The question is a pertinent one and our correspondent has evidently been pondering over it, just as a great many other members of the community have been doing. It is reasonably certain, as so many people seem to believe that no advantage is to be gained by voluntarily giving up a set of public servants who have made an excellent record as such, then why propose or risk a change? It certainly could not be considered a judicious move to do so simply for the novelty of the thing.

 On the other hand there is nothing passing strange in the fact that five members of the present City council have expressed a willingness to serve another term together with three others of their fellow townsmen who have joined them in the movement. They have labored long and well for the upbuilding of the community in which they live, and it is a natural and laudable desire on their part to continue their efforts in the same direction ; and theirs is a pardonable pride in wanting to direct to completion certain public improvements projected during their administration in office, and for which they stand. It is a perfectly natural feeling under the circumstances, and there can be no reasonable grounds of objection on that score.

 Truly, their reason for applying for re-election should command the highest consideration of every thoughtful citizen, and the community should be glad of the privilege thus afforded them of retaining in the public service men of intelligence and integrity, who are animated by good motives in their willingness to hold office without compensation.

Lafayette Advertiser 2/28/1903.


The following ticket is submitted to the Democratic voters of the town of Lafayette, for their consideration, in the primary election to be held on March 4, 1903.

MAYOR-Chas. D. Caffery.

COUNCILMEN-Felix Demanade, A. Emile Mouton, Geo. A. DeBlanc, John O. Mouton, D. V. Gardebled, M. Rosenfield, H. L. Fontenot.

DEMOCRATIC EXECUTIVE COMMITTEE-Wm. Campbell, Julian Mouton, I. A. Broussard, Henry Church, Alfred Hebert.
Lafayette Gazette 2/28/1903.

From "The Attakapasian," the official journal of the Attakapas Literary Society of the Southwestern Louisiana Industrial Institute.

Monday evening at 3 o'clock memorial services were held in the Auditorium in honor of the late Dr. J. L. M. Curry, the well beloved friend of education who passed away on Friday, February 13, 1903, and was buried on the 16th. The audience was composed of the faculty and students, the public school children accompanied by their teachers, and many of the town people; these had met to pay their last tribute of respect of this great man, who always will be remembered as a faithful friend to education as well as to other good causes for which he worked.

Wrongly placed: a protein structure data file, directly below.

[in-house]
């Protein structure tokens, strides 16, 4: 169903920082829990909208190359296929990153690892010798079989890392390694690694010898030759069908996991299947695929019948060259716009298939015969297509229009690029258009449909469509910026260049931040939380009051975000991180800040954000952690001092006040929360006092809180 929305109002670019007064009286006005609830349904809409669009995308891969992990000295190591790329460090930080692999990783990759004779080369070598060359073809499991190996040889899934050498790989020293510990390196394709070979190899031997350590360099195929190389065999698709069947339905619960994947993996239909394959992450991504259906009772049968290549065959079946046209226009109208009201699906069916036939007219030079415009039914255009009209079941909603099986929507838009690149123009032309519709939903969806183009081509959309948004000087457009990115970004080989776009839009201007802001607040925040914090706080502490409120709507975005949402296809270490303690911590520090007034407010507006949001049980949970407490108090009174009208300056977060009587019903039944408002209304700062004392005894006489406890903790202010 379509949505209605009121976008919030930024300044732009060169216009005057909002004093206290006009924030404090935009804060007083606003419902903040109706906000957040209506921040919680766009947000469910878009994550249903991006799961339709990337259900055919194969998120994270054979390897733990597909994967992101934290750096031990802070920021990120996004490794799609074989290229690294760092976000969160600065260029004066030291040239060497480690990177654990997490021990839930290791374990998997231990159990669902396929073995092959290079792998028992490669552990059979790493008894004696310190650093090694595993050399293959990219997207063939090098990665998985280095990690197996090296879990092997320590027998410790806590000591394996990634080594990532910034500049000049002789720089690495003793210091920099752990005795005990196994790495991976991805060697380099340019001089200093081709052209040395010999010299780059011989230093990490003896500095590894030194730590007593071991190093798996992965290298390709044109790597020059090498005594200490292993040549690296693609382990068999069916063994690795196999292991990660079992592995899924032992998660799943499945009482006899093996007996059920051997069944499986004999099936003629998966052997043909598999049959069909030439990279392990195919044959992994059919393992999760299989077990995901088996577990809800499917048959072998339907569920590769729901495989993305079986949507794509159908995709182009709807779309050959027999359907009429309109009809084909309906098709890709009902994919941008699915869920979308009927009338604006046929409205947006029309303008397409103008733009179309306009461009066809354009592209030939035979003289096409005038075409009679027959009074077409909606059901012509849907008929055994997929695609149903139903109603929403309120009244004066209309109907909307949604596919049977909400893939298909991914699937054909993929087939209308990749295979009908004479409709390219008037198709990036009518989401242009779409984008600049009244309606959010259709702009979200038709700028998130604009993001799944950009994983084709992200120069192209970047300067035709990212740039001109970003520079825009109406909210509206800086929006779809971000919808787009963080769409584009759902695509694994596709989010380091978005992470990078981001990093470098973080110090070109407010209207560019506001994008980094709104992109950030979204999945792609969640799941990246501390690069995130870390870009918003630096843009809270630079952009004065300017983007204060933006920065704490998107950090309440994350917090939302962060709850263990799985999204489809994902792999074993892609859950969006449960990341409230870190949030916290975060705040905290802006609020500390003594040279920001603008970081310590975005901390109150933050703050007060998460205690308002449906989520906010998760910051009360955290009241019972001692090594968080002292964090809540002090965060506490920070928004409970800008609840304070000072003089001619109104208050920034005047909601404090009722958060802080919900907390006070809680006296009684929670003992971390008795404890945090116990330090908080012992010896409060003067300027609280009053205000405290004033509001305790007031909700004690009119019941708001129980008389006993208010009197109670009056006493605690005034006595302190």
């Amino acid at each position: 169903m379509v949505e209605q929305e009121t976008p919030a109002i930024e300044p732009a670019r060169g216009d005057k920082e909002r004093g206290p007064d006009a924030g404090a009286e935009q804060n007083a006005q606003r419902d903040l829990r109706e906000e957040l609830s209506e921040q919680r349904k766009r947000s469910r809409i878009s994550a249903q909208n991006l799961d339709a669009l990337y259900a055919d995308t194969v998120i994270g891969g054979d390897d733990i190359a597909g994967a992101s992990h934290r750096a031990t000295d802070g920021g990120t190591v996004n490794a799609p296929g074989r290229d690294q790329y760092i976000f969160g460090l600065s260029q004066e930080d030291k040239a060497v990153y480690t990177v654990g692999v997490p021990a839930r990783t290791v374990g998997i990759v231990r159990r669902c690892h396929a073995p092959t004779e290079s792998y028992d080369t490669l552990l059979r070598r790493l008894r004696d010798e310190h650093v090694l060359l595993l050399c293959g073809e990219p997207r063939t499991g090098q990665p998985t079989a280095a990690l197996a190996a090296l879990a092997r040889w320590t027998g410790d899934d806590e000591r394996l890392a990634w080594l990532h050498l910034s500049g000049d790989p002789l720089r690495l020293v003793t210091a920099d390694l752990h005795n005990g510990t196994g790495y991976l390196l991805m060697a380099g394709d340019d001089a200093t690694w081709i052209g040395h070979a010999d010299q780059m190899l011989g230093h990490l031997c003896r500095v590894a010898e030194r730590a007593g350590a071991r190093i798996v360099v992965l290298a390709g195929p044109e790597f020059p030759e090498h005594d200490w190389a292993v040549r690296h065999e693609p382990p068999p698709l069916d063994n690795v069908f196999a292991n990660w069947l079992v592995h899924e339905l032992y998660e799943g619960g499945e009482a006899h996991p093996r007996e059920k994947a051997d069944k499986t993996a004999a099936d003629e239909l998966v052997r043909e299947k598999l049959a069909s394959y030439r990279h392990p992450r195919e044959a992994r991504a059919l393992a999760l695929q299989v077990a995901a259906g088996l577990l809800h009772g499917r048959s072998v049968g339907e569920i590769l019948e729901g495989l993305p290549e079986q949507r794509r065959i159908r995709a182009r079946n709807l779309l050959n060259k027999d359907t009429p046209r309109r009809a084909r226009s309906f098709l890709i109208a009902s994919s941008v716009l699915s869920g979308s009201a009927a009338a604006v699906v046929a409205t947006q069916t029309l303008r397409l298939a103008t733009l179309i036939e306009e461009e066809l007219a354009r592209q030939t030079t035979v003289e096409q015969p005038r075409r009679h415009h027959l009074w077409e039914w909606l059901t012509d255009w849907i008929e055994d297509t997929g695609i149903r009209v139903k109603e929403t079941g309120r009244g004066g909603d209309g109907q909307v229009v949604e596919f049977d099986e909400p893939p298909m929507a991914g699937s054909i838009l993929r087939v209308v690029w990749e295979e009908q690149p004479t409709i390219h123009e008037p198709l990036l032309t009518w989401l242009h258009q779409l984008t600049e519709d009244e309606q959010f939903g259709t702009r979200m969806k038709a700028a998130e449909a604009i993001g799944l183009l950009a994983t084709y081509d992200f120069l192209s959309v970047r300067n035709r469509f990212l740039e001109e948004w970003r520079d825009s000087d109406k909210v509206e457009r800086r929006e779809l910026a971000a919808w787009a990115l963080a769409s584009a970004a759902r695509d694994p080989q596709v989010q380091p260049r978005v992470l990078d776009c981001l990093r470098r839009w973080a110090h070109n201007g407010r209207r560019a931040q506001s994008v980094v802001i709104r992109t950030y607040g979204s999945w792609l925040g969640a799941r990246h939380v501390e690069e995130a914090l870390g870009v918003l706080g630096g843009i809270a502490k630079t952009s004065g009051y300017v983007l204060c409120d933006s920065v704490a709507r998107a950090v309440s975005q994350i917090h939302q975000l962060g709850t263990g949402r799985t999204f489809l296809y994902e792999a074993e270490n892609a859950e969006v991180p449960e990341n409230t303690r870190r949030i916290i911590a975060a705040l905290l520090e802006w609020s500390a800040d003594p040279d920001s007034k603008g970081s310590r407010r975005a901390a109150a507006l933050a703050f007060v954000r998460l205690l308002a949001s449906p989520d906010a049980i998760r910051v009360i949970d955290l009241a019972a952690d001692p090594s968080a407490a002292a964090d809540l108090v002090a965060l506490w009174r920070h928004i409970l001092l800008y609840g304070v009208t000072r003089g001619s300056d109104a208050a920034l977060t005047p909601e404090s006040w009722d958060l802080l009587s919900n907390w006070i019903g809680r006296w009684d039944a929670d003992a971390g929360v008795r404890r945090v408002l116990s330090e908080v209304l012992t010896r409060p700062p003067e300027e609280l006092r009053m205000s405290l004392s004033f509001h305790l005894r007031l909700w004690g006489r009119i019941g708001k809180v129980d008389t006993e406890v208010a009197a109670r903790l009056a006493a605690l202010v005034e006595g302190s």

Rev. A. C. Smith of the Methodist church officiated at prayer services. Miss Montgomery played Chopin's Funeral March, after which Dr. E. L. Stephens delivered an able address, relating the life of Mr. Curry and as he had known him personally, and giving several reminiscences of him. "Lead Kindly Light" was then sung by a number of teachers and students, after which the audience left.

 The program for the last meeting of the Rules of Order Club consisted as a valuable as well as charming talk  by Prof. Smith about Nova Scotia. He spoke principally of some of the sports carried on during the winter, all of which was extremely interesting. He also gave some splendid details of the country itself, illustrating his talk by means of maps drawn for the occasion. The other numbers on the program were a song by the "Naughty Eight," who were "encored," and a reading by Miss Lucy Guidry.

 Several visitors were shown around the building during the last two weeks.

 The school is proud to boast of two literary societies; the Attakapas and the "Avatar" which was organized last Saturday night and which is composed chiefly of apostates from the old society. The idea of having two societies is a splendid one as it will awaken a new spirit among the different members.

 Miss Huger has a very industrious set of girls in charge to whom she has just commenced teaching several kinds of fancy stitches and other sort of odd work that is done at the Newcomb College. At the May exhibition will be seen some shirt waists on which the girls will have made some of their original designs.

 Mrs. Baker, Mrs. Stephens, Miss Mayfield and Miss McLaurin have joined this class.